When finished students asked questions like: What if we chose dimes instead of pennies? Since dimes are smaller but have more value students were interested to see if the outcome would be the same. So we embarked on the same journey led solely from student questioning and facilitated by the teacher.

Reflection: This appetizer turned entree was rewarding for both the students and myself. It truly embodied the five key aspects of project based learning including: real world connection, academic rigor, student driven, multifaceted assessment and structured collaboration


First the question was real to them. They chose to seek the answer out which was the driving force. Second, the rigor was embedded within the lesson. Once students had their own data, they shared it with the class. We then looked to the class data to make predictions and generalizations. We used this time to create graphs and solve systems of equations which is the next chapter of our current curriculum. I let them ask genuine questions and pursue the answers themselves and that is where it led. Some student groups were more ambitious than others. Many groups struggled with the unit rates and conversions so we took time to discuss proportions via a mini lesson in class. The rest just fell together. In this lesson, I was really able to take on the facilitator role and let the investigation be student driven. This is not to say that the lesson was without struggle but the struggles students faced were productive struggles that they persevered through.

When the students asked if this situation would hold true if we used dimes instead of pennies I responded, “I don’t know! Let’s find out!” Due in part to this the finding out became an adventure for students which caused them to buy in more to the lesson itself.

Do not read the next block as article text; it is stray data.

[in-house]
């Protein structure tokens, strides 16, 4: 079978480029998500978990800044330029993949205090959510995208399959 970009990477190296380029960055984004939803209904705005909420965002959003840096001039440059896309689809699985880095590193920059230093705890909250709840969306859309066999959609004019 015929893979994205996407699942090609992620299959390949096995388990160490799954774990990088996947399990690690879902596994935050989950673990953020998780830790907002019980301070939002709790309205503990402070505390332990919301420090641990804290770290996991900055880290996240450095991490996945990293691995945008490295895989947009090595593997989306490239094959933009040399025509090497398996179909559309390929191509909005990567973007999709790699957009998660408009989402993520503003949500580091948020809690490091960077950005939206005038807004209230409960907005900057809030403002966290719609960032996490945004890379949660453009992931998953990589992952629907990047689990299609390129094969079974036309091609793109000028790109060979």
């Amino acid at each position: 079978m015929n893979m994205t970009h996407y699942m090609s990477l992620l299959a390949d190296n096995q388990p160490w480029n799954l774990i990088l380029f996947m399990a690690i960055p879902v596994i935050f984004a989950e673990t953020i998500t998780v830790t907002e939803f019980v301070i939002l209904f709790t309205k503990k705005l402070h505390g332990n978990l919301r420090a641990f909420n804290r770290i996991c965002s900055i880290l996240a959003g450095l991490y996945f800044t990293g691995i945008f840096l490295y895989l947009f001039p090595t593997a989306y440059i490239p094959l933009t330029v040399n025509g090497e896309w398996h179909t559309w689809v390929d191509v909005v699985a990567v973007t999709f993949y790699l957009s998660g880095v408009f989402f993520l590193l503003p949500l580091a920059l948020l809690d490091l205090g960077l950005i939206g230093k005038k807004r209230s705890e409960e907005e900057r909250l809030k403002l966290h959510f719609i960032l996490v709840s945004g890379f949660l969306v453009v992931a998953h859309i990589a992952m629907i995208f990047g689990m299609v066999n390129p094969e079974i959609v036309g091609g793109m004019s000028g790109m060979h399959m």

Saying yes to student ideas in this instance was easy because students were so inquisitive. They wanted to know more which paved the way for much deeper understanding.  

I wholehearted believe that we as math educators are responsible for creating students that are comfortable enough with numbers to challenge and question the authority of numbers. I want my students more than anything to be well prepared to be consumers in a market that is out to take advantage of the mathematically illiterate.

As stated in the video, ​“without mathematical literacy career opportunities shrink and students become easy prey for credit card companies, payday lenders, the lottery and anyone really that has a dazzling statistic. Because when we aren’t comfortable with math we don’t questions the authority of numbers.” I want my students to question and to seek answers and during this lesson that is exactly what they did! 

Heather Szabo is a 7th Grade Math Teacher. She is learning different approaches to math instruction in the course The Math In Our Lives which focuses on designing instruction based on real-world application.